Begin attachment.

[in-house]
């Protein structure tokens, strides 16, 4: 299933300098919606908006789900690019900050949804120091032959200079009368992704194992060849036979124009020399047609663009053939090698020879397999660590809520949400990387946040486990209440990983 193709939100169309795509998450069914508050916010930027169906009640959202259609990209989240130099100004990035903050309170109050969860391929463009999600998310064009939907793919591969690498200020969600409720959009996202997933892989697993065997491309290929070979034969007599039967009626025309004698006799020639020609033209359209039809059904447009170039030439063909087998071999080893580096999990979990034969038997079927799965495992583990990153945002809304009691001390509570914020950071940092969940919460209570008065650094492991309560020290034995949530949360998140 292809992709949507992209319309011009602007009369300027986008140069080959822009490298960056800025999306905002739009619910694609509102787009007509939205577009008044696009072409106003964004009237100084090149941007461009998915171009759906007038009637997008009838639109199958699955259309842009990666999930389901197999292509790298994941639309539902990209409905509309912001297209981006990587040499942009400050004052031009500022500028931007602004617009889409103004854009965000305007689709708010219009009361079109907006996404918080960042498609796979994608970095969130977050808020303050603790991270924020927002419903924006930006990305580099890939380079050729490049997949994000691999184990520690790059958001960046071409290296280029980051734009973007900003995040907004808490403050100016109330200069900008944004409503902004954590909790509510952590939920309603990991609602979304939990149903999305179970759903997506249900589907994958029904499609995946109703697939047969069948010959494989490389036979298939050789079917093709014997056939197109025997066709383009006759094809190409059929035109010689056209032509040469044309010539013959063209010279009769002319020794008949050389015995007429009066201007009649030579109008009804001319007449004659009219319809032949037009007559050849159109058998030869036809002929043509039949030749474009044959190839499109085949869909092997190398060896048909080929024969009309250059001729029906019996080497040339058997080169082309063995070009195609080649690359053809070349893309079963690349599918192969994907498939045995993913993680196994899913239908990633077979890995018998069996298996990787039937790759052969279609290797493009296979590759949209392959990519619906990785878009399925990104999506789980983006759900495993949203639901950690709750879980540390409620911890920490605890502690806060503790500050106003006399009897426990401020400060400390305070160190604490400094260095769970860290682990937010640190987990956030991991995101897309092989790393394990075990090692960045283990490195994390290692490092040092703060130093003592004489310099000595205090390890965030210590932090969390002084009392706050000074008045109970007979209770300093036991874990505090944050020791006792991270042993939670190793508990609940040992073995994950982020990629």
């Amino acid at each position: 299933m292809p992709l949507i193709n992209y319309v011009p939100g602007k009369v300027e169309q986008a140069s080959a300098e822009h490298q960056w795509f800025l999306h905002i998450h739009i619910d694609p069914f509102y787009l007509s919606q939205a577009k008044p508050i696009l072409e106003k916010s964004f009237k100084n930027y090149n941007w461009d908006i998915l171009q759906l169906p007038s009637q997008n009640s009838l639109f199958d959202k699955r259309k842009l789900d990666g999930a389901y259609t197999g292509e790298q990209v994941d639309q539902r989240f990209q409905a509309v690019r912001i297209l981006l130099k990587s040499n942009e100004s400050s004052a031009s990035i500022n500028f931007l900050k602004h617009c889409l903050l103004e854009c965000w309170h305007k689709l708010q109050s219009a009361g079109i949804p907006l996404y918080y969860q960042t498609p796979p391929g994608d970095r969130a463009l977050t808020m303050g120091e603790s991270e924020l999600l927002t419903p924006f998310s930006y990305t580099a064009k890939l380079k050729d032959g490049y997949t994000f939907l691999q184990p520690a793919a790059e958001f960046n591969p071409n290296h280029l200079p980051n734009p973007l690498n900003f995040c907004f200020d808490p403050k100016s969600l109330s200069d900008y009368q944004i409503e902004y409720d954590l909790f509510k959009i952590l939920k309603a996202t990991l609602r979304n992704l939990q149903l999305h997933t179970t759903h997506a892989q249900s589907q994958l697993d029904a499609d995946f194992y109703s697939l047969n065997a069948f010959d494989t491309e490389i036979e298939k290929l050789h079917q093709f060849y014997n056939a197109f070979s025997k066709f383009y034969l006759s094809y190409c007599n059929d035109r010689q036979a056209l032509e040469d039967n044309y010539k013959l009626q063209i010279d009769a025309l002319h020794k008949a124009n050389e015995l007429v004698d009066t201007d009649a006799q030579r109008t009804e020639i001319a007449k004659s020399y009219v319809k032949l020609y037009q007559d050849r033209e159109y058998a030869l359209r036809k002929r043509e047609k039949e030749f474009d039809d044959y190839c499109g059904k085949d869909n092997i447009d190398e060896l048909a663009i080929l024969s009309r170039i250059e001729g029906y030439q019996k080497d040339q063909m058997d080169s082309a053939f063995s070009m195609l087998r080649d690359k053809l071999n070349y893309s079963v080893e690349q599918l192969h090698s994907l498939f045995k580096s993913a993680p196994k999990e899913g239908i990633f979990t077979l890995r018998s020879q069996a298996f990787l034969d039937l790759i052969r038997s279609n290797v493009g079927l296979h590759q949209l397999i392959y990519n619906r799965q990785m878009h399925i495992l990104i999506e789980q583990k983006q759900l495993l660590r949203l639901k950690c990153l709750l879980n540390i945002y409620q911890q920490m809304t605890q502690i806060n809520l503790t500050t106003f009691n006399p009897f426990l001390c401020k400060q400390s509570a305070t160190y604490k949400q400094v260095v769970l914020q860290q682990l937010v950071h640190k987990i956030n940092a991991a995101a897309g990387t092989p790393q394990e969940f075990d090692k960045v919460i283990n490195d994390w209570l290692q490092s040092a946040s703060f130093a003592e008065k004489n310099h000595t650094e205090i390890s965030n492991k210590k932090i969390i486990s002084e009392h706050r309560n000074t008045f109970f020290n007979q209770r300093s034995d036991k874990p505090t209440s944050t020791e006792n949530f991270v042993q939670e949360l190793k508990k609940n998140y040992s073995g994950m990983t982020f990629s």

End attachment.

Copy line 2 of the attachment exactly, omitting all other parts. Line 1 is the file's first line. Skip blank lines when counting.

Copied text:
């Protein structure tokens, strides 16, 4: 299933300098919606908006789900690019900050949804120091032959200079009368992704194992060849036979124009020399047609663009053939090698020879397999660590809520949400990387946040486990209440990983 193709939100169309795509998450069914508050916010930027169906009640959202259609990209989240130099100004990035903050309170109050969860391929463009999600998310064009939907793919591969690498200020969600409720959009996202997933892989697993065997491309290929070979034969007599039967009626025309004698006799020639020609033209359209039809059904447009170039030439063909087998071999080893580096999990979990034969038997079927799965495992583990990153945002809304009691001390509570914020950071940092969940919460209570008065650094492991309560020290034995949530949360998140 292809992709949507992209319309011009602007009369300027986008140069080959822009490298960056800025999306905002739009619910694609509102787009007509939205577009008044696009072409106003964004009237100084090149941007461009998915171009759906007038009637997008009838639109199958699955259309842009990666999930389901197999292509790298994941639309539902990209409905509309912001297209981006990587040499942009400050004052031009500022500028931007602004617009889409103004854009965000305007689709708010219009009361079109907006996404918080960042498609796979994608970095969130977050808020303050603790991270924020927002419903924006930006990305580099890939380079050729490049997949994000691999184990520690790059958001960046071409290296280029980051734009973007900003995040907004808490403050100016109330200069900008944004409503902004954590909790509510952590939920309603990991609602979304939990149903999305179970759903997506249900589907994958029904499609995946109703697939047969069948010959494989490389036979298939050789079917093709014997056939197109025997066709383009006759094809190409059929035109010689056209032509040469044309010539013959063209010279009769002319020794008949050389015995007429009066201007009649030579109008009804001319007449004659009219319809032949037009007559050849159109058998030869036809002929043509039949030749474009044959190839499109085949869909092997190398060896048909080929024969009309250059001729029906019996080497040339058997080169082309063995070009195609080649690359053809070349893309079963690349599918192969994907498939045995993913993680196994899913239908990633077979890995018998069996298996990787039937790759052969279609290797493009296979590759949209392959990519619906990785878009399925990104999506789980983006759900495993949203639901950690709750879980540390409620911890920490605890502690806060503790500050106003006399009897426990401020400060400390305070160190604490400094260095769970860290682990937010640190987990956030991991995101897309092989790393394990075990090692960045283990490195994390290692490092040092703060130093003592004489310099000595205090390890965030210590932090969390002084009392706050000074008045109970007979209770300093036991874990505090944050020791006792991270042993939670190793508990609940040992073995994950982020990629």